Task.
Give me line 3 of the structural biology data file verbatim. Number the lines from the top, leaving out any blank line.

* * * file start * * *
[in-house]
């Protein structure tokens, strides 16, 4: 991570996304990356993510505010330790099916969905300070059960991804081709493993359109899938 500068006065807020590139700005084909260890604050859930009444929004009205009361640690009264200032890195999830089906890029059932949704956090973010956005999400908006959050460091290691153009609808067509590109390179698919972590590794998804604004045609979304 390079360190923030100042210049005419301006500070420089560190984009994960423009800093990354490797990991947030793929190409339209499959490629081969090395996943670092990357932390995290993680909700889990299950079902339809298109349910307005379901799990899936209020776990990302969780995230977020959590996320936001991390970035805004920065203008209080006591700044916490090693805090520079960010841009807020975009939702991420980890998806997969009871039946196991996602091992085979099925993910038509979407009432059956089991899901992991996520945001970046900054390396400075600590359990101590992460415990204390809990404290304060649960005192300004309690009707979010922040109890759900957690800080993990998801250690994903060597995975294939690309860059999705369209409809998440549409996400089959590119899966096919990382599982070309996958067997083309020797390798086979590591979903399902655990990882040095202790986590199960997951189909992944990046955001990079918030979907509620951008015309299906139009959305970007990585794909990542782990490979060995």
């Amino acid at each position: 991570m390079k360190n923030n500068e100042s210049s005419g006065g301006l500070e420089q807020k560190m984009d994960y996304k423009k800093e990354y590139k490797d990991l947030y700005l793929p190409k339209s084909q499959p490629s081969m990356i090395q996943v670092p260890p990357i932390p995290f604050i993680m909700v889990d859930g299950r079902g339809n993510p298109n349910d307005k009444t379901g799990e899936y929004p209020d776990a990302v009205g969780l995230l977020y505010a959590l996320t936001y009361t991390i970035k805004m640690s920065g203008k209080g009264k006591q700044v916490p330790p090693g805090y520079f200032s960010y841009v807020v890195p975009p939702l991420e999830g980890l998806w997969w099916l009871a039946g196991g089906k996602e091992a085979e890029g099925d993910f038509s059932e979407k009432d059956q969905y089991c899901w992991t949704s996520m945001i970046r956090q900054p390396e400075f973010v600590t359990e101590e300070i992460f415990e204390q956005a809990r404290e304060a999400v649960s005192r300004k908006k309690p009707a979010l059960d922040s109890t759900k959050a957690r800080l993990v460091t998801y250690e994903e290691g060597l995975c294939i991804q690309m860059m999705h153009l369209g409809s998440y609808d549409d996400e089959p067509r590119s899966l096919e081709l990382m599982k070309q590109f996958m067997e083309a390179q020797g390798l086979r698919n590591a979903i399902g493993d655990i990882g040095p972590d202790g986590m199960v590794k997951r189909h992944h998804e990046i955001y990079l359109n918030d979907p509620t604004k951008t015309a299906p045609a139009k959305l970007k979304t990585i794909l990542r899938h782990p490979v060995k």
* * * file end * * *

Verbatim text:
């Amino acid at each position: 991570m390079k360190n923030n500068e100042s210049s005419g006065g301006l500070e420089q807020k560190m984009d994960y996304k423009k800093e990354y590139k490797d990991l947030y700005l793929p190409k339209s084909q499959p490629s081969m990356i090395q996943v670092p260890p990357i932390p995290f604050i993680m909700v889990d859930g299950r079902g339809n993510p298109n349910d307005k009444t379901g799990e899936y929004p209020d776990a990302v009205g969780l995230l977020y505010a959590l996320t936001y009361t991390i970035k805004m640690s920065g203008k209080g009264k006591q700044v916490p330790p090693g805090y520079f200032s960010y841009v807020v890195p975009p939702l991420e999830g980890l998806w997969w099916l009871a039946g196991g089906k996602e091992a085979e890029g099925d993910f038509s059932e979407k009432d059956q969905y089991c899901w992991t949704s996520m945001i970046r956090q900054p390396e400075f973010v600590t359990e101590e300070i992460f415990e204390q956005a809990r404290e304060a999400v649960s005192r300004k908006k309690p009707a979010l059960d922040s109890t759900k959050a957690r800080l993990v460091t998801y250690e994903e290691g060597l995975c294939i991804q690309m860059m999705h153009l369209g409809s998440y609808d549409d996400e089959p067509r590119s899966l096919e081709l990382m599982k070309q590109f996958m067997e083309a390179q020797g390798l086979r698919n590591a979903i399902g493993d655990i990882g040095p972590d202790g986590m199960v590794k997951r189909h992944h998804e990046i955001y990079l359109n918030d979907p509620t604004k951008t015309a299906p045609a139009k959305l970007k979304t990585i794909l990542r899938h782990p490979v060995k």